Joined by National NAACP Board Chairwoman Roslyn Brock, NAACP Board member Carolyn Coleman, and Wilmington Ten leader Dr. Benjamin Chavis, Rev. Barber blasted Republican lawmakers for voting to refuse federal money to expand Medicaid to over 500,000 more poor in the state (Gov. Pat McCrory has subsequently agreed with the Legislature); voting to firing all appointees to state boards, commissions, and even 12 special judges, in an effort to replace them all with Republicans; reducing unemployment benefits from $535.00 to $350.00 per week, in addition to shortening the payment period from 12-20 weeks and expanding the wait period for benefits to begin from one to two weeks; floating tax reform that would eliminate the state personal and corporate income tax in favor of raising the sales tax, which would severely burden the poor when buying food and other essentials; and pursue establishing a photo voter ID law, even though, by state Board of Elections estimates, at least 600,000 primarily Democratic voters in state do not have any form of official identification.
            Barber also warned of Republican plans to make “right to work” part of the NC Constitution.
            The NC NAACP president warned that even though the GOP has super majorities in both the state House and Senate, that will not stop the over 100 members organizations of the HK on J Coalition statewide from speaking out, and opposing what they see as regressive policies that could hurt the poor, perpetuate further economic injustice, and turn back the clock on civil rights.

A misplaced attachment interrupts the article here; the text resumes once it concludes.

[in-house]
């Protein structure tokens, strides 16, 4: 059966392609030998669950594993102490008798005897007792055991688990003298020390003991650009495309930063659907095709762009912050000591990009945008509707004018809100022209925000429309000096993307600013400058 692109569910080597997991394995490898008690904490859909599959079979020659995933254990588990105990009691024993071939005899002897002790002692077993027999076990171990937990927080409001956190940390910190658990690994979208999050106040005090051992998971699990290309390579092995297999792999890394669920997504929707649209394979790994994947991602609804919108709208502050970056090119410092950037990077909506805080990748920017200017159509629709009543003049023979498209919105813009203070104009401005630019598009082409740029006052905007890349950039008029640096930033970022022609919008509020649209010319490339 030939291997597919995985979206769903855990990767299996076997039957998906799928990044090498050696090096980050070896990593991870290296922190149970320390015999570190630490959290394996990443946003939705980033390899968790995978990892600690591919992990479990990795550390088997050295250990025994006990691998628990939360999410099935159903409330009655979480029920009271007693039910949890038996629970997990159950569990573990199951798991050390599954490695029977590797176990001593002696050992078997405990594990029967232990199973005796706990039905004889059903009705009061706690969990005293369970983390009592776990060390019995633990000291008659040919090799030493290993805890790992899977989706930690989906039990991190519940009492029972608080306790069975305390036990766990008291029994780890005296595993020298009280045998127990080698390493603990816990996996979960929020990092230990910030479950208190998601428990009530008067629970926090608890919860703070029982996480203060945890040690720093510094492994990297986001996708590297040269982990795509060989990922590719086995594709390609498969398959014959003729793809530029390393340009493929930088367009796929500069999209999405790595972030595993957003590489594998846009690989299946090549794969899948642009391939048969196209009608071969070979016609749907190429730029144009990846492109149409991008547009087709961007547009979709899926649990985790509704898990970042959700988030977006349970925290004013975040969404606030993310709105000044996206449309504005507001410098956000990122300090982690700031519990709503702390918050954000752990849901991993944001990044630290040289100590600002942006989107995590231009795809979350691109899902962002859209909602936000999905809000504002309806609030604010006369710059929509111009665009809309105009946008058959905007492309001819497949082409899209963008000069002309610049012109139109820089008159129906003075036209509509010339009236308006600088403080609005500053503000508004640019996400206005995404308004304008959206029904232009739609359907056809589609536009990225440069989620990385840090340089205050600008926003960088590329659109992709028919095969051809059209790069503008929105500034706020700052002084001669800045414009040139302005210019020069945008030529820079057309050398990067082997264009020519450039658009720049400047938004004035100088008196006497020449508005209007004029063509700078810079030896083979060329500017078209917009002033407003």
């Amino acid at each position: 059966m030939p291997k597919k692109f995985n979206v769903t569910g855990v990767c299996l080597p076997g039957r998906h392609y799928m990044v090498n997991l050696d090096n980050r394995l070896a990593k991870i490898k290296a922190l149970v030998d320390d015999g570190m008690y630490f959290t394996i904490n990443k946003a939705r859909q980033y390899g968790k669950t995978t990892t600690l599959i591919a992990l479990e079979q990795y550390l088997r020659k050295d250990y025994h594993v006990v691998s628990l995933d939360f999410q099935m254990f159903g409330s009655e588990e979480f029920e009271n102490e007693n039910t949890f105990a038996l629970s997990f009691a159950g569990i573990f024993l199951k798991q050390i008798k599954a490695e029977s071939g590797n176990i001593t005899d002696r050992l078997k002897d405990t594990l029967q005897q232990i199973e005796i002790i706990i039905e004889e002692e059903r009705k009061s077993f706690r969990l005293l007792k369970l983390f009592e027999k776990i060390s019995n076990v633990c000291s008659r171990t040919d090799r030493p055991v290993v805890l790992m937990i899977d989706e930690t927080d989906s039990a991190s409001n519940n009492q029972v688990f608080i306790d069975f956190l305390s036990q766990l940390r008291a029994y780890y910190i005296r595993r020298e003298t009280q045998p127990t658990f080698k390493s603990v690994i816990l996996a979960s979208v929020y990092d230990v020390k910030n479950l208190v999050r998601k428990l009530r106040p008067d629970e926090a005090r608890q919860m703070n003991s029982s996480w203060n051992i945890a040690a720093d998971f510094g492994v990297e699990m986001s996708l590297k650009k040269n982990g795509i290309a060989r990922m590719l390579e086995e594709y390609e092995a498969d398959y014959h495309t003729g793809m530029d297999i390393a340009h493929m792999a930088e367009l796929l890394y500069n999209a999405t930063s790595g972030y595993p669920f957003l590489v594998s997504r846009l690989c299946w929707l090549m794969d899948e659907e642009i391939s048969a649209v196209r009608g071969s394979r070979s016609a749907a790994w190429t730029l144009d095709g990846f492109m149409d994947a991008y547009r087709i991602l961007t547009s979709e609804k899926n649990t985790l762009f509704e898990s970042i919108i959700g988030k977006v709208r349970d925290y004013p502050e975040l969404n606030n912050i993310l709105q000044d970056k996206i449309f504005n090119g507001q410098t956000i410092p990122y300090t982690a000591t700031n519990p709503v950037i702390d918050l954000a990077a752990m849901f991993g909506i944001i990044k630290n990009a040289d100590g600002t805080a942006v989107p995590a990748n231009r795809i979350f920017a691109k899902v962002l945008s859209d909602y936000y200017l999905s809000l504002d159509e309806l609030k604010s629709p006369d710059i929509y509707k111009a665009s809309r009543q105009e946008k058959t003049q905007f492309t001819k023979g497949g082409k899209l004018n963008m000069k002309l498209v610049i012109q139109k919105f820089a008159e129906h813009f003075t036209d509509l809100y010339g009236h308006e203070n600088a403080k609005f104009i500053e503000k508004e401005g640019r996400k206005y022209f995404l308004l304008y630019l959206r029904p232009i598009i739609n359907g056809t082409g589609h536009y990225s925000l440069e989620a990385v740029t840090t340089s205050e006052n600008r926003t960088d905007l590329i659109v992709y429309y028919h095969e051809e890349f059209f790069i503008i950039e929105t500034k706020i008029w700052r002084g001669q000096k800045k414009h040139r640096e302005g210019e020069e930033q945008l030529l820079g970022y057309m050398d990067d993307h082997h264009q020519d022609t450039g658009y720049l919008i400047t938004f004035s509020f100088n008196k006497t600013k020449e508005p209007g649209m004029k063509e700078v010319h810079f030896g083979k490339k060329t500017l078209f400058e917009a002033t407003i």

“The just must live by faith, and know who we are,” Rev. Barber said, referring to why, no matter what critics and haters say to derail the movement, the diverse HK on J Coalition must stand strong together.
            NAACP Chairwoman Roslyn Brock, noting that 2013 holds many 100th and 50th anniversaries of significant civil rights events like the 1963 March on Washington and hundredth birthday of the late civil right icon Rosa Parks. She also marked the Feb. 12th 104th anniversary of the birth of the national NAACP, saying that Black America must continue to lead the fight for equal and civil rights.
            “HK on J,” Brock called out, “We are here, and we will not be silent!”
            Ben Chavis, who once again thank former Gov. Beverly Perdue “for her act of courage” for granting pardons of innocence to the Wilmington Ten before she left office December 31st, said he was contemplating “coming home” to his native North Carolina from Florida, so that he could engage in the struggle here once again.
            ‘I’m glad to see this day coming back to North Carolina,” Dr. Chavis said, adding that the many young people there were “the future of the movement.”
“We need HK on J. We need freedom, justice and equality.”
            Calling them “dinosaurs in the Legislature,” Chavis also remarked that regressive Republican lawmakers should be “cleaned out” and retired to the state museum across the street from the Legislature with the other “relics” there.

By Cash Michaels

            There’s been much criticism about the Wake County School Board authorizing the hiring of a legislative lobbyist to fight efforts by the Wake County Commission Board to own school properties and change school district elections, but Wake School Board Chairman Keith Sutton says there really isn’t much choice.